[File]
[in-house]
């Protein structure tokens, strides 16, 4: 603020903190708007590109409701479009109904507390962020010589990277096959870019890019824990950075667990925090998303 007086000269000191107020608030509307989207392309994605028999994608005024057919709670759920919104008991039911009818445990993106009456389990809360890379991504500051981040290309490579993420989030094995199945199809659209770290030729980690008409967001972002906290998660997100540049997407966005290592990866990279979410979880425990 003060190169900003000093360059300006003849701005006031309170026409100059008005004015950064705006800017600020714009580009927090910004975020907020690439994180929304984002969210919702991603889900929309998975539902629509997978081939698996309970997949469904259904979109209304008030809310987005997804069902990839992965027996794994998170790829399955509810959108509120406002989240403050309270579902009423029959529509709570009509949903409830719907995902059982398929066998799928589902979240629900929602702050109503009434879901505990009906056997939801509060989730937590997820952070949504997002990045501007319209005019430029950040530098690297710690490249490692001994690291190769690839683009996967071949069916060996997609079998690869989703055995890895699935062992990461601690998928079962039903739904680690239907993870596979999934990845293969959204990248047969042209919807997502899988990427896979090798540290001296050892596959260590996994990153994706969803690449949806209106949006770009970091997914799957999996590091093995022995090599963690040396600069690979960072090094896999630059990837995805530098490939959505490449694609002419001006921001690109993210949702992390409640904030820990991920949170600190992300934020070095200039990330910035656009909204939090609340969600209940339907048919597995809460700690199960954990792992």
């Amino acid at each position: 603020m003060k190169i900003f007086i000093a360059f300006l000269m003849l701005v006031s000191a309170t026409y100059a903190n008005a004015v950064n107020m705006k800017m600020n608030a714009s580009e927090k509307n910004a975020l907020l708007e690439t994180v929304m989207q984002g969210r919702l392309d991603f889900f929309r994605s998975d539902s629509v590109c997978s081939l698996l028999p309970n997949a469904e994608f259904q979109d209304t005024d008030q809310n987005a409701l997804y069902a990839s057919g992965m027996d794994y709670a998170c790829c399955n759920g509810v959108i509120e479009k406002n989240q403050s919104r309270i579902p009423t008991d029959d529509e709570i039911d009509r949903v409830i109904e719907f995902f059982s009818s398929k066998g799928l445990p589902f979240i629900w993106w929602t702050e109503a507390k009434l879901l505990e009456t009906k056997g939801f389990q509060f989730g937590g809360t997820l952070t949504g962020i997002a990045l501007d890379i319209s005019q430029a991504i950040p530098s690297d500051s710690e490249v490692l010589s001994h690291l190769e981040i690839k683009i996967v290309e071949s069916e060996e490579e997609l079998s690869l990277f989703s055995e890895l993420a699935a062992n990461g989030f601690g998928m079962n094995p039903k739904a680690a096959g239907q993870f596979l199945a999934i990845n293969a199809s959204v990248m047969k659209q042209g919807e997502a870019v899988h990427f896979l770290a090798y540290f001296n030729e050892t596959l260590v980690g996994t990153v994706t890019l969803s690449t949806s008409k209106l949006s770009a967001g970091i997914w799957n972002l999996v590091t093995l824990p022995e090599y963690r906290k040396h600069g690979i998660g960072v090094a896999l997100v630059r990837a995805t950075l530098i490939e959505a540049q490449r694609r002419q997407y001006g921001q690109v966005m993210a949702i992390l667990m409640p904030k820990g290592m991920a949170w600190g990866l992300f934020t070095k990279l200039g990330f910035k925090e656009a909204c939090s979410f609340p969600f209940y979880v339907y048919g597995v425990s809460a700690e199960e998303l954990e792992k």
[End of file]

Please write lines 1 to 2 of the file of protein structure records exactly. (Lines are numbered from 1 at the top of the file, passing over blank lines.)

[in-house]
């Protein structure tokens, strides 16, 4: 603020903190708007590109409701479009109904507390962020010589990277096959870019890019824990950075667990925090998303 007086000269000191107020608030509307989207392309994605028999994608005024057919709670759920919104008991039911009818445990993106009456389990809360890379991504500051981040290309490579993420989030094995199945199809659209770290030729980690008409967001972002906290998660997100540049997407966005290592990866990279979410979880425990 003060190169900003000093360059300006003849701005006031309170026409100059008005004015950064705006800017600020714009580009927090910004975020907020690439994180929304984002969210919702991603889900929309998975539902629509997978081939698996309970997949469904259904979109209304008030809310987005997804069902990839992965027996794994998170790829399955509810959108509120406002989240403050309270579902009423029959529509709570009509949903409830719907995902059982398929066998799928589902979240629900929602702050109503009434879901505990009906056997939801509060989730937590997820952070949504997002990045501007319209005019430029950040530098690297710690490249490692001994690291190769690839683009996967071949069916060996997609079998690869989703055995890895699935062992990461601690998928079962039903739904680690239907993870596979999934990845293969959204990248047969042209919807997502899988990427896979090798540290001296050892596959260590996994990153994706969803690449949806209106949006770009970091997914799957999996590091093995022995090599963690040396600069690979960072090094896999630059990837995805530098490939959505490449694609002419001006921001690109993210949702992390409640904030820990991920949170600190992300934020070095200039990330910035656009909204939090609340969600209940339907048919597995809460700690199960954990792992």